For as long as certainly I can remember, Billboard charts have been the guidepost for commercial success in the music business, and if a song “went to number one on the charts” it was because Billboard said it was number one, based on a formula that relied heavily on radio plays and record sales. But that is finally about to change.
Reports the New York Times:
This week the Billboard Hot 100, the magazine’s 55-year-old singles chart, takes a evolutionary step by incorporating YouTube plays into its formula. The move comes just in time for Baauer’s song “Harlem Shake,” the latest viral video phenomenon, which will make its debut at No. 1 this week thanks to the change.
“Harlem Shake,” a bass-heavy hip-hop track with no lyrics beyond a few samples, got little mainstream attention when it was released in May as a free download. But this month its popularity exploded on YouTube, as thousands of fans uploaded videos of themselves dancing — some might say simply flailing — along to the song. By last week more than 4,000 videos were going up each day.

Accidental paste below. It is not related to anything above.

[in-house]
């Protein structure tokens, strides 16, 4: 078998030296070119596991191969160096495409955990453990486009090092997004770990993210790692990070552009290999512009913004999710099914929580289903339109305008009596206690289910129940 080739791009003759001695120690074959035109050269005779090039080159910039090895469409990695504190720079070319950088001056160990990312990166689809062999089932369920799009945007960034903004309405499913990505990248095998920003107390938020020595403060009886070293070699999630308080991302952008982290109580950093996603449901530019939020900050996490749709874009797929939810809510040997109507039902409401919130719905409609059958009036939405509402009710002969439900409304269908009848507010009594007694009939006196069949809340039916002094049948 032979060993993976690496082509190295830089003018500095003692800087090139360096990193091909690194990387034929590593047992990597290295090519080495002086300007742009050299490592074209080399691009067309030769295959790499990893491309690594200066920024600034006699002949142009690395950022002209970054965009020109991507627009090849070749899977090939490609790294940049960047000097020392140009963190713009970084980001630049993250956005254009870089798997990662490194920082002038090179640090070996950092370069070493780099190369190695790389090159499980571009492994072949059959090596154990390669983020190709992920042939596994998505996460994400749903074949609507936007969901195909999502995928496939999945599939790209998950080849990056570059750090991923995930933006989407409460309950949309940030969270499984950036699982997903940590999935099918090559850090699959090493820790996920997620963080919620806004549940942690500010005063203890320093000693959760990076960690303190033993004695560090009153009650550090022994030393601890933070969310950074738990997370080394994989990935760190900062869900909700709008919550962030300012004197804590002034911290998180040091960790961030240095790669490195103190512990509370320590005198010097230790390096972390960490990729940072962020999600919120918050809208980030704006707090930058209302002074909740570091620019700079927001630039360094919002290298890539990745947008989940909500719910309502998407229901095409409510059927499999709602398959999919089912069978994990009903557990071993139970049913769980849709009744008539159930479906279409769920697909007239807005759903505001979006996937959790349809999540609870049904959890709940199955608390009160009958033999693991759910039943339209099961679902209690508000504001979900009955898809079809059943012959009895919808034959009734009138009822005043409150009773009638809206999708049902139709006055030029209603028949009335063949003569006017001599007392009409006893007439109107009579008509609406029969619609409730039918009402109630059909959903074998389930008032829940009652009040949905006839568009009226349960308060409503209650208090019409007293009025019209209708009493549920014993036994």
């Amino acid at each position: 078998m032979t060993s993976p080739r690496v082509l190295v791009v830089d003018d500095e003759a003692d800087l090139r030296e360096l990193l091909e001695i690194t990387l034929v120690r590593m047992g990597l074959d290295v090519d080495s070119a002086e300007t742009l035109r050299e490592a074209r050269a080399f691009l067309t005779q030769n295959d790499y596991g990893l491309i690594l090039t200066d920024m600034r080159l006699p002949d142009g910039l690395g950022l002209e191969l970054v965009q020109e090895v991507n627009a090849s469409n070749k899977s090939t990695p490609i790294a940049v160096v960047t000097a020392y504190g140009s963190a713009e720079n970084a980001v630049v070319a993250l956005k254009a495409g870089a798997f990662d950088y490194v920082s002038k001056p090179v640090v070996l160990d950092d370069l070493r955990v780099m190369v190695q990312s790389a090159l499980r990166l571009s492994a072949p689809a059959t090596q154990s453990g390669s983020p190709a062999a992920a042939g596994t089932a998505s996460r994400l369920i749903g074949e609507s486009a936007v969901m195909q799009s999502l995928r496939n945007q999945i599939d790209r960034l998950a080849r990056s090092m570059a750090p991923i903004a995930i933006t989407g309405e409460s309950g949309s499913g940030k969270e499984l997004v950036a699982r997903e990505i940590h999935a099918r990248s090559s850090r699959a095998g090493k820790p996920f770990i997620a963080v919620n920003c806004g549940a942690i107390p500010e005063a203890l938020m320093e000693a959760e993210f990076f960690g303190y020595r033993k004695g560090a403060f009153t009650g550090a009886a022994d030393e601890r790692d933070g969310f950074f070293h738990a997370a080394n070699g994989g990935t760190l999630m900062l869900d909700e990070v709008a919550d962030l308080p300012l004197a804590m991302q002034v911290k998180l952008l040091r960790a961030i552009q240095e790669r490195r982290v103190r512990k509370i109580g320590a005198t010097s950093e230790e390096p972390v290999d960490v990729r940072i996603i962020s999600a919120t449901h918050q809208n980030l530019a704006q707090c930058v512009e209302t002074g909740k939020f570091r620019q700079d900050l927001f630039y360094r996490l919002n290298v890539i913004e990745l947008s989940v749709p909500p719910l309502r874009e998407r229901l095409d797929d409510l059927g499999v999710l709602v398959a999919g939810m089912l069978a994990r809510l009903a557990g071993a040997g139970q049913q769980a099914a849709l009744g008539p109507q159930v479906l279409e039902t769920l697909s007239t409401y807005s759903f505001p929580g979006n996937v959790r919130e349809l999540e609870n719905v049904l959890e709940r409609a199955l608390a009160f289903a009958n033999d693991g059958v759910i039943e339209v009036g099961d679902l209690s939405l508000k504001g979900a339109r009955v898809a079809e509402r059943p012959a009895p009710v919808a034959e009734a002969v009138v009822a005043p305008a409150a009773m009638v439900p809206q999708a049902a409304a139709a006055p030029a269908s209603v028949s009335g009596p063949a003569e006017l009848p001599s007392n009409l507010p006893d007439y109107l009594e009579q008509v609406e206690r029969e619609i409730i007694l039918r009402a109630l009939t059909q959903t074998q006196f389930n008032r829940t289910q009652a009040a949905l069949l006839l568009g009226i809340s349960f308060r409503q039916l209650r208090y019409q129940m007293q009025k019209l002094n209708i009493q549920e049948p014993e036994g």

Download sales and Spotify streams of the track also skyrocketed. But the remarkable trajectory of “Harlem Shake” led Billboard to move forward right away on its methodology update, something it had been in discussions with YouTube about for nearly two years, Bill Werde, the magazine’s editorial director, said on Wednesday.
“The notion that a song has to sell in order to be a hit feels a little two or three years ago to me,” Mr. Werde said. “The music business today — much to its credit — has started to learn that there are lots of different ways a song can be a hit, and lots of different ways that the business can benefit from it being a hit.”
In case you’re wondering, Billboard‘s formula already includes data from streaming services like Spotify. Thank God Rebecca Black’s Friday came before this move otherwise we’d all have to explain to our grandkids how that shitty song made it to number one on our watch. Whew.
(Via Shortform Blog)